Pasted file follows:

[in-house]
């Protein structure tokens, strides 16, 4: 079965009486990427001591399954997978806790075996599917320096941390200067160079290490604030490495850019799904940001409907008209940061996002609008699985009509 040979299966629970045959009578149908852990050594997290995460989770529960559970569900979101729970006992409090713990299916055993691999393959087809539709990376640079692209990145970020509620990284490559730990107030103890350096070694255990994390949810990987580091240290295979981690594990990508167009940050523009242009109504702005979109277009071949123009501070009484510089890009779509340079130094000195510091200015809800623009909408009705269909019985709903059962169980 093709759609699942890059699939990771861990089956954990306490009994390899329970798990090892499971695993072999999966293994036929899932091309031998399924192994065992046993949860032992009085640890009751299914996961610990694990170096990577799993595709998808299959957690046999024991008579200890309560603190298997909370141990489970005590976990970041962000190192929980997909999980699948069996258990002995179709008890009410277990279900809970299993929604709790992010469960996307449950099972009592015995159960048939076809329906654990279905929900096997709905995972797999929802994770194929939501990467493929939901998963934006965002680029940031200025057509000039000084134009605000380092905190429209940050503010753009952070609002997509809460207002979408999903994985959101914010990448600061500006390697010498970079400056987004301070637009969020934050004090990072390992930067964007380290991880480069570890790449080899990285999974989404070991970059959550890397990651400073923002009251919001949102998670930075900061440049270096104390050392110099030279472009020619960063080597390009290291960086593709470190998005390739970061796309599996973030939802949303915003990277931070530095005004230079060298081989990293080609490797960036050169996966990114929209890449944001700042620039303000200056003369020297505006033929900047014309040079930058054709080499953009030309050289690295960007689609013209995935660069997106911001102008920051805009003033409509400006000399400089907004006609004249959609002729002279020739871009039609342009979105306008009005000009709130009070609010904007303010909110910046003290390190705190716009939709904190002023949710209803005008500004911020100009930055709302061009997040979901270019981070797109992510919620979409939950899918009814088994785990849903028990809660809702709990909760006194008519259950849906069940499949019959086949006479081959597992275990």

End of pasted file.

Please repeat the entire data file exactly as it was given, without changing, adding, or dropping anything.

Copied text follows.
[in-house]
């Protein structure tokens, strides 16, 4: 079965009486990427001591399954997978806790075996599917320096941390200067160079290490604030490495850019799904940001409907008209940061996002609008699985009509 040979299966629970045959009578149908852990050594997290995460989770529960559970569900979101729970006992409090713990299916055993691999393959087809539709990376640079692209990145970020509620990284490559730990107030103890350096070694255990994390949810990987580091240290295979981690594990990508167009940050523009242009109504702005979109277009071949123009501070009484510089890009779509340079130094000195510091200015809800623009909408009705269909019985709903059962169980 093709759609699942890059699939990771861990089956954990306490009994390899329970798990090892499971695993072999999966293994036929899932091309031998399924192994065992046993949860032992009085640890009751299914996961610990694990170096990577799993595709998808299959957690046999024991008579200890309560603190298997909370141990489970005590976990970041962000190192929980997909999980699948069996258990002995179709008890009410277990279900809970299993929604709790992010469960996307449950099972009592015995159960048939076809329906654990279905929900096997709905995972797999929802994770194929939501990467493929939901998963934006965002680029940031200025057509000039000084134009605000380092905190429209940050503010753009952070609002997509809460207002979408999903994985959101914010990448600061500006390697010498970079400056987004301070637009969020934050004090990072390992930067964007380290991880480069570890790449080899990285999974989404070991970059959550890397990651400073923002009251919001949102998670930075900061440049270096104390050392110099030279472009020619960063080597390009290291960086593709470190998005390739970061796309599996973030939802949303915003990277931070530095005004230079060298081989990293080609490797960036050169996966990114929209890449944001700042620039303000200056003369020297505006033929900047014309040079930058054709080499953009030309050289690295960007689609013209995935660069997106911001102008920051805009003033409509400006000399400089907004006609004249959609002729002279020739871009039609342009979105306008009005000009709130009070609010904007303010909110910046003290390190705190716009939709904190002023949710209803005008500004911020100009930055709302061009997040979901270019981070797109992510919620979409939950899918009814088994785990849903028990809660809702709990909760006194008519259950849906069940499949019959086949006479081959597992275990």